Thanks again,

Response #23:

Good to hear from you! I'm keeping you in my prayers.

As to your question, the short answer is that the two terms are synonyms. Only Matthew uses the term "kingdom of heaven", and we can say for certain that the distinction is not as earthshaking as Chafer and others have assumed if only for the reason that parallel passages in the other gospels use "kingdom of God" in parallel to Matthew's "kingdom of heaven":

"Assuredly, I say to you, unless you are converted and become as little children, you will by no means enter the kingdom of heaven."
Matthew 18:3 NASB

"Truly I say to you, whoever does not receive the kingdom of God like a child will not enter it at all."
10:15 NASB

"Truly I say to you, whoever does not receive the kingdom of God like a child will not enter it at all."
18:17 NASB

God is Sovereign in the universe and He is King over all as its Creator (e.g., Dan.7:9-14). At present, there is a rebellion underway, and mankind finds itself in the middle of the battlefield. Earth is "contested territory", so to speak, so that while it belongs to God (and so is part of the Kingdom as everything in the universe is by definition), it is functionally under some degree of control by insurgent "the ruler of this world" (Jn.12:31; 14:30; 16:11). We human beings are caught in the middle; or, better put, we have been placed into the middle as the means by which God is resolving this conflict – by means, that is, of our choice for or against His Regent who came into this world to save us and thereby defeat the evil one.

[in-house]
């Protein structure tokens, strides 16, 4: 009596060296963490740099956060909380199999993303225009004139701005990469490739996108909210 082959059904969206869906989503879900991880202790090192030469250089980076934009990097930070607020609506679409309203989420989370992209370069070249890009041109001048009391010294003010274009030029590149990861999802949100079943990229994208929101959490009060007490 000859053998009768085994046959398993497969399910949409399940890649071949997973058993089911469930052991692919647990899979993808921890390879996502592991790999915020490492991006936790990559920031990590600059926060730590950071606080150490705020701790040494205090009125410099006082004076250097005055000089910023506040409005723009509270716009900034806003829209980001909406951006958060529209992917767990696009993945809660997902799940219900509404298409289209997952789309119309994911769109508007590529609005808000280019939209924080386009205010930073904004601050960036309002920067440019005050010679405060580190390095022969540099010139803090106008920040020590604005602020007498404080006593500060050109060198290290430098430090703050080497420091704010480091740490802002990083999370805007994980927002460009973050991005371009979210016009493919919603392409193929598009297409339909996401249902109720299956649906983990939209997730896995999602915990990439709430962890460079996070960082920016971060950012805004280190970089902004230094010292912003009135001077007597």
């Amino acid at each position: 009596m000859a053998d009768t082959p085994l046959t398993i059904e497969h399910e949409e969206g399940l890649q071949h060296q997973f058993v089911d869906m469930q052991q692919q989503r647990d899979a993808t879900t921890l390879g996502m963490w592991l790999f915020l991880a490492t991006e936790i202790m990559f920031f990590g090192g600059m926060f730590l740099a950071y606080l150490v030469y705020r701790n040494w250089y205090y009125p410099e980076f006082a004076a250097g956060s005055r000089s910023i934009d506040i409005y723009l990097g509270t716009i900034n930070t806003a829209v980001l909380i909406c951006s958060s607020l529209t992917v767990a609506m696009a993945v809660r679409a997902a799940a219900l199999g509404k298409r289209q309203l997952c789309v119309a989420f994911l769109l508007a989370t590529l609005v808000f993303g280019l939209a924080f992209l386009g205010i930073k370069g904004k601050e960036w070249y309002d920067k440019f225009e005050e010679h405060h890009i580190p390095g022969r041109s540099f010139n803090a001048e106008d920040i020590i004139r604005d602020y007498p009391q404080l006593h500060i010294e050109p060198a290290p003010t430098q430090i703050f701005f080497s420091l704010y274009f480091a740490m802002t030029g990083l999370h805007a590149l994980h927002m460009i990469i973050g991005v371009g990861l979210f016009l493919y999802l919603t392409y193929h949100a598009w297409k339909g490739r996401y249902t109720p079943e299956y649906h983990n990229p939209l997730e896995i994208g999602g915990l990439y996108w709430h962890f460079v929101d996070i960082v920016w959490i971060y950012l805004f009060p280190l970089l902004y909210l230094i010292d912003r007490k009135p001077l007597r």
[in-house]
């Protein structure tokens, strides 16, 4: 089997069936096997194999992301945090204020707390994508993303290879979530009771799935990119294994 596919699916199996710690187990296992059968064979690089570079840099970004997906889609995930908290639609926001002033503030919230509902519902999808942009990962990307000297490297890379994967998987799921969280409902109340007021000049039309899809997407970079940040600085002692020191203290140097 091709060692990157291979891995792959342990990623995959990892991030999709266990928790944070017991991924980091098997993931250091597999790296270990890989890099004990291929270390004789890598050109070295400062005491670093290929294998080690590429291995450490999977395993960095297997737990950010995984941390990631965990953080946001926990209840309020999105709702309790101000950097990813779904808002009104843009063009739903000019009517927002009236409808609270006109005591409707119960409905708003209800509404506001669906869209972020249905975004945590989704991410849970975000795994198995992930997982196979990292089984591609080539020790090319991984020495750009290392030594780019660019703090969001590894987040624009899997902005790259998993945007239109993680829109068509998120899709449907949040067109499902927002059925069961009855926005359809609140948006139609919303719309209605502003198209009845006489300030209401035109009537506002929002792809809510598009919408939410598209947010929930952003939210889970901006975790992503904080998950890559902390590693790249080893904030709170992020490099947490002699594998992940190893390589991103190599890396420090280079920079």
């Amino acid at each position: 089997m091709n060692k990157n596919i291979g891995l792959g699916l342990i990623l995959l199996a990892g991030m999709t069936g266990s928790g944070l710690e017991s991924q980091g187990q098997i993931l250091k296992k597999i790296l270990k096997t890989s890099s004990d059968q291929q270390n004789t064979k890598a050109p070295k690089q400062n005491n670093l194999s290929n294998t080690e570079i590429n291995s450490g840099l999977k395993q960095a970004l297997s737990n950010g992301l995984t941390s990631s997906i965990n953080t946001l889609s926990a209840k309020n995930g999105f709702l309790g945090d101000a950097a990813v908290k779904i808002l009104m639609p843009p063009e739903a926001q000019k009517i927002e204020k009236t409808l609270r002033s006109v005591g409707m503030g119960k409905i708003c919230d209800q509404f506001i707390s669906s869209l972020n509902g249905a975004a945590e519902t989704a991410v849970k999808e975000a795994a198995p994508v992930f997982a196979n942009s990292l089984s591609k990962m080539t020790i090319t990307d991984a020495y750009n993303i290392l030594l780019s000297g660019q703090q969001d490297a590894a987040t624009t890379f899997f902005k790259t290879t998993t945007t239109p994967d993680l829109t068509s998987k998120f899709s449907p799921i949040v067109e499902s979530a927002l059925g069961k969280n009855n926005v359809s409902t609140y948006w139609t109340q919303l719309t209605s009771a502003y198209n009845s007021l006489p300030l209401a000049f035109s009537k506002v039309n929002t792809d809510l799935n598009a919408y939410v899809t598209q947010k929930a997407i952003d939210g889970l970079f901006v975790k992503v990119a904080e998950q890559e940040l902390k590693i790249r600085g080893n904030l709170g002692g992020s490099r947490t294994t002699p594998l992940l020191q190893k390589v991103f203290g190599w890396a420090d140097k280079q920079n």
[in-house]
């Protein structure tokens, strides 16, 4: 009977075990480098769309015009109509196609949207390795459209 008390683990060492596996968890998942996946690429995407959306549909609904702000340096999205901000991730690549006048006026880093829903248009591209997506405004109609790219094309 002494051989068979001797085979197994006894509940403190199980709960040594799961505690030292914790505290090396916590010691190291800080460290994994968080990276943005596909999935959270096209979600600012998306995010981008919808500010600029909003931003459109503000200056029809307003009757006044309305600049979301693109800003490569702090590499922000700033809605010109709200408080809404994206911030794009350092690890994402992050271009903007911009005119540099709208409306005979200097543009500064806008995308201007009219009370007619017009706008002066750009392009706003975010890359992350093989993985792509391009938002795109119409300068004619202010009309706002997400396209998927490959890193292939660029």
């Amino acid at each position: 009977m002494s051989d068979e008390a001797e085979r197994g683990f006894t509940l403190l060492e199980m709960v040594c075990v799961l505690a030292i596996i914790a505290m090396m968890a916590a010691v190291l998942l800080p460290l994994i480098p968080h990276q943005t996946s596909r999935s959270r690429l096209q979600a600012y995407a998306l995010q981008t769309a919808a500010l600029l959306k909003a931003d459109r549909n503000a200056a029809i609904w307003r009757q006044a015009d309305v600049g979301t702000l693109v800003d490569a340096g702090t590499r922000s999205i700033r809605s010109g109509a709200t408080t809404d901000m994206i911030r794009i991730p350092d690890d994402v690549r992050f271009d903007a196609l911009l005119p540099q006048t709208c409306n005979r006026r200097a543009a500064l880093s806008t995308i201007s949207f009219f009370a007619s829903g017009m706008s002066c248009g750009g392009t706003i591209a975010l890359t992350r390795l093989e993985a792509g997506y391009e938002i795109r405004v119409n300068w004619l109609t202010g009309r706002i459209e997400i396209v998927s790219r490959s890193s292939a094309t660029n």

So from the human perspective, we do not yet see "the Kingdom" come on this earth (as in the Messiah's kingdom prophesied and anticipated throughout the Old Testament and yearned for by our Lord's contemporaries with no thought to the price that first had to be paid by Him; Is.52-53). So while God does rule all and control all, the satanic rebellion is still underway and we are still combatants in this conflict, choosing for or against the One who is coming to establish the Kingdom in its full, temporal authority (with the degree to which we who do choose to serve Him constituting the basis for our eternal rewards). We believers are "sons of the kingdom" (Matt.13:38), soldiers of the Messiah King who are opposed by His enemy until such time as the Father will "make Your enemies Your footstool" (Ps.110:1). At that time, the second advent, the Kingdom which is represented by those who have been elected into it will be established visibly and tangibly (i.e., the Millennial Kingdom). That is what we pray for every day, "thy Kingdom come!"

The Lord does make one distinction in this terminology, but it is with the term "the Kingdom of the Father" (which occurs in Matthew 13:43 in the parable of the wheat and the tares), and that is to distinguish between the temporal and eternal phases of the Kingdom, that is, between the second advent of Christ which occurs in time (the Millennium) and the advent of the Father which occurs at the conclusion of time when New Jerusalem descends from heaven through the New Heavens and onto the New Earth, "when He hands over the kingdom to the God and Father, when He has abolished all rule and all authority and power" (1Cor.15:24 NASB). Then the King and His Son will rule eternally from that point forward and forever, and there will be no further distinctions of the sort discussed above.